Getting married becoming financially independent

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Getting married - Becoming financially independent Stage 2: Balancing family and work commitments - The central challenge of this stage is to establish oneself and a stable worker, partner/spouse, and parents - During this stage: - Men tend to become increasingly caught up with their careers - Many women become increasingly committed to their families Stage 3: Performing adultroles - In this stage, people try to meet high standards of performance in the adult roles to which they are committed - Common sources of stress at this stage: - The awareness that one is aging - Physical illness - The death of parents or close friends Stage 4: Coping with loss - Central challenge is to come with series of losses - Loss of occupational role through retirement - Loss of significant relationships through death - Eventually, loss of health, energy and independence Impacts of social events on the person Life stage when event is experienced Focus of impact of event Childhood Values and attitudes Adolescence, young adulthood Identities, opportunities Adulthood Behaviour, opportunities Later adulthood New life choices, revised identity Understanding the Self - The self is the individual viewed as both the source and the object of reflexive behaviour - The self is active (initiates reflexive behaviour) and passive (object toward whom reflexive behaviour is directed
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- The active aspect of self is the I , and the object of self-action is the me The Nature and Genesis of Self - The self is the source of action when we plan, observer, and control our own behaviour - The self is the object of action when we think about who we are Mead: Action and Internal Dialogue Mead portrays action as guided by an internal dialogues - People engage in conversation in their minds as they regulate their behaviour - They use words and images to symbolize their ideas about themselves, others, their actions, and others’ responses to them There are three capacities human beings must acquire in order to engage inaction: 1. Ability to differentiate themselves from other persons 2. See themselves and their own actions as if through others’ eyes 3. Use a symbol system or language for inner thought Generalized Other - A conception of attitudes and expectations held in common by the members of the groups - When we imagine what the group expect of us, we are taking the role of the generalized other - We are also concerned with the generalized other when we wonder what people would say or what society’s standards demand Cooley: Looking Glass The most important looking glasses for children are their parents and family, and later, their playmates - These are a child’s significant others - those whose reflected views have greatest influence on the child’s self-concepts Play and The Game Media identifies two stages of social experience leading to the emergence of the self in children - In the play stage, children imitate activities of people around them - In the game stage, children enter organized activities such as games of house, school and team sports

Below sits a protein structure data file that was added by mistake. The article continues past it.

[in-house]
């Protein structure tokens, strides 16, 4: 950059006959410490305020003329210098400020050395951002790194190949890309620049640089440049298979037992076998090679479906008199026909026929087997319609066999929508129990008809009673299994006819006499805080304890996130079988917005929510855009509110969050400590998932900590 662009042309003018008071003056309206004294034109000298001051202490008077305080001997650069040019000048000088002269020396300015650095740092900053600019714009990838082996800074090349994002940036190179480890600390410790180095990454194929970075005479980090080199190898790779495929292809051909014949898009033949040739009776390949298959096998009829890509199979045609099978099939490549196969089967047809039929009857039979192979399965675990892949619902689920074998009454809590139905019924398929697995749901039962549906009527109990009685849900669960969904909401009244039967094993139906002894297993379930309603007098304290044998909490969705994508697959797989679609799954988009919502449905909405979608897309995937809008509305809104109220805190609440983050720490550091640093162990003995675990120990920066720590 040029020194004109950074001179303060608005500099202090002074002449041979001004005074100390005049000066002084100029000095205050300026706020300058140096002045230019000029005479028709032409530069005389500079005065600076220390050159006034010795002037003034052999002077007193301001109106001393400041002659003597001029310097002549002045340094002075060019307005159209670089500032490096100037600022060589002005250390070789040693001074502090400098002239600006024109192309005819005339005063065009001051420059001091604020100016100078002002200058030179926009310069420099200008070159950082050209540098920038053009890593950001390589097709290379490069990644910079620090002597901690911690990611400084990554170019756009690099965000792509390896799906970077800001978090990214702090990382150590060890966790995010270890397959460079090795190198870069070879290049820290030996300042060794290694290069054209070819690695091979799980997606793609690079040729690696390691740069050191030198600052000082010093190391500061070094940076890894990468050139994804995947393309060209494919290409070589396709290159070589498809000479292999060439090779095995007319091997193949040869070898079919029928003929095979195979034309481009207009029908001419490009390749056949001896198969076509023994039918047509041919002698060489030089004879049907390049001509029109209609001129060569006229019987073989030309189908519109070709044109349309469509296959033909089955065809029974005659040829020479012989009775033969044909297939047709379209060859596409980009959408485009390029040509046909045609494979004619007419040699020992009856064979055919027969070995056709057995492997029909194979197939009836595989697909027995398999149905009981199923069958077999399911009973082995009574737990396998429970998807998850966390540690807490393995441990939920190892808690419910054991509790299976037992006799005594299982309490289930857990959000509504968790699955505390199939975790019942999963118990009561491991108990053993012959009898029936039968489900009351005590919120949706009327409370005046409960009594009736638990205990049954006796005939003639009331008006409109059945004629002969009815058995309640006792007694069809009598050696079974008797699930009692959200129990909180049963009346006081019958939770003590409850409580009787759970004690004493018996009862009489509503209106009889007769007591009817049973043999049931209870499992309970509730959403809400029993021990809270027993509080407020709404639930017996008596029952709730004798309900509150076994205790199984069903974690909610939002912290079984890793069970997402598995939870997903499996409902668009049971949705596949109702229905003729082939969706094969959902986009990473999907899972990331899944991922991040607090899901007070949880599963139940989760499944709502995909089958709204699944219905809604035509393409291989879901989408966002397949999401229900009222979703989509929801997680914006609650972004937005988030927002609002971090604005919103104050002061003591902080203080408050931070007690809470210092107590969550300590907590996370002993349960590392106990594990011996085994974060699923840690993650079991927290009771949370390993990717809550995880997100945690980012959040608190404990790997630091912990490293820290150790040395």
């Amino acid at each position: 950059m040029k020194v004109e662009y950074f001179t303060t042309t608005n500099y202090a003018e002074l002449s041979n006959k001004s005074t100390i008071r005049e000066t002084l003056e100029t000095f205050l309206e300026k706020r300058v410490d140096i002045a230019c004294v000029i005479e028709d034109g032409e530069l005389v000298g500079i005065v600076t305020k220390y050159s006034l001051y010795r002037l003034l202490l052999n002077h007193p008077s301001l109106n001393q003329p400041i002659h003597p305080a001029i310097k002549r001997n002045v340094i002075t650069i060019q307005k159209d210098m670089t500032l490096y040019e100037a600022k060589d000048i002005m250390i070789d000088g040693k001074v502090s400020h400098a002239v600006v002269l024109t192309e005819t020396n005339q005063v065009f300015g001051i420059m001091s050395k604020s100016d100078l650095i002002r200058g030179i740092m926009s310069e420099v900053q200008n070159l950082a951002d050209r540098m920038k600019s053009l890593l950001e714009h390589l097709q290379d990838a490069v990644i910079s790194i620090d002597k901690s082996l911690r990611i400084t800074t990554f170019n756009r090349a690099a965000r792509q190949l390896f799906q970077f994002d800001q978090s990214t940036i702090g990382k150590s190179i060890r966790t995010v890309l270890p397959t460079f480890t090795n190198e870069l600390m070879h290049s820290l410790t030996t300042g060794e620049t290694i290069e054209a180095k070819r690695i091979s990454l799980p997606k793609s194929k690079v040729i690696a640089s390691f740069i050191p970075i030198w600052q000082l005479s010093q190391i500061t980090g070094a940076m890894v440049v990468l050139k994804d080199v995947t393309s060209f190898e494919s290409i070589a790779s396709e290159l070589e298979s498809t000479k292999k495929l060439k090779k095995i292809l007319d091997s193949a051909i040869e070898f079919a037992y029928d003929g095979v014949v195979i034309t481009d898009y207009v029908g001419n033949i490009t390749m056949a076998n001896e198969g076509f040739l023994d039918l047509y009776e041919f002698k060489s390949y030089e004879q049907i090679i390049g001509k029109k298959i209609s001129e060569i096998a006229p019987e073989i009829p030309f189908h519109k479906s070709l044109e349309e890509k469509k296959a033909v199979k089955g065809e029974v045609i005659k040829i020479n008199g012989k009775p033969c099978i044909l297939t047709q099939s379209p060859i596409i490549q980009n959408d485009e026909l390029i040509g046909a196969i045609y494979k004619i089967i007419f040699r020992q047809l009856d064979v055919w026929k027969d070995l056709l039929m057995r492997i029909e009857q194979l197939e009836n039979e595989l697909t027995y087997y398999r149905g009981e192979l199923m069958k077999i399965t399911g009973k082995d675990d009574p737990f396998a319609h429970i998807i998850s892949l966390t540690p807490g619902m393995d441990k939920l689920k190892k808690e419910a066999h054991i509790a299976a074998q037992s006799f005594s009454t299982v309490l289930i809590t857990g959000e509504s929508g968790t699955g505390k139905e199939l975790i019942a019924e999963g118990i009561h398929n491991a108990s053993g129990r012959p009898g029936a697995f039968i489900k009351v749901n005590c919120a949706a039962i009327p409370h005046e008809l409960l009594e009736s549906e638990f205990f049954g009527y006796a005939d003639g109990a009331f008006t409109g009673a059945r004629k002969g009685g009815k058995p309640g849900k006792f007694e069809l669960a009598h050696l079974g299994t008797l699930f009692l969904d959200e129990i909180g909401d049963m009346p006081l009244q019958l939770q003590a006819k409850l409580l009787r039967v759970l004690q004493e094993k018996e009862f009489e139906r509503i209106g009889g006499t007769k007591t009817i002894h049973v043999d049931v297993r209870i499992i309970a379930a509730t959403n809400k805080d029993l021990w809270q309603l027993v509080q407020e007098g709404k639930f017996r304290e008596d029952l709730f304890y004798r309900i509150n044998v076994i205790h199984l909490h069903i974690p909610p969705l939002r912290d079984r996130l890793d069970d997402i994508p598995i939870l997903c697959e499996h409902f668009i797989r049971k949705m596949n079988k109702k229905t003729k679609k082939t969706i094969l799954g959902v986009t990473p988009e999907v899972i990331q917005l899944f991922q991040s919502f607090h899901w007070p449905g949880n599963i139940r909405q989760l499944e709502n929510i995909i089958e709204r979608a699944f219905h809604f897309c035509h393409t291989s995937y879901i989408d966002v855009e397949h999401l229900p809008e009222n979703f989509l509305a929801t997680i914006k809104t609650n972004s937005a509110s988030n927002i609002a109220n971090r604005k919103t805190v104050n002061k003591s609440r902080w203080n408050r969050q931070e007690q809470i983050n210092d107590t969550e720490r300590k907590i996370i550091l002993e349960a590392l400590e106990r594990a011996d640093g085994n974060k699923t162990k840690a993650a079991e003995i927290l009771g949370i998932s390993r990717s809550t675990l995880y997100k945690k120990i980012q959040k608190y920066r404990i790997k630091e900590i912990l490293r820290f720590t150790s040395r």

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  • Fall '12
  • Sociology, Theoretical Analysis of Culture

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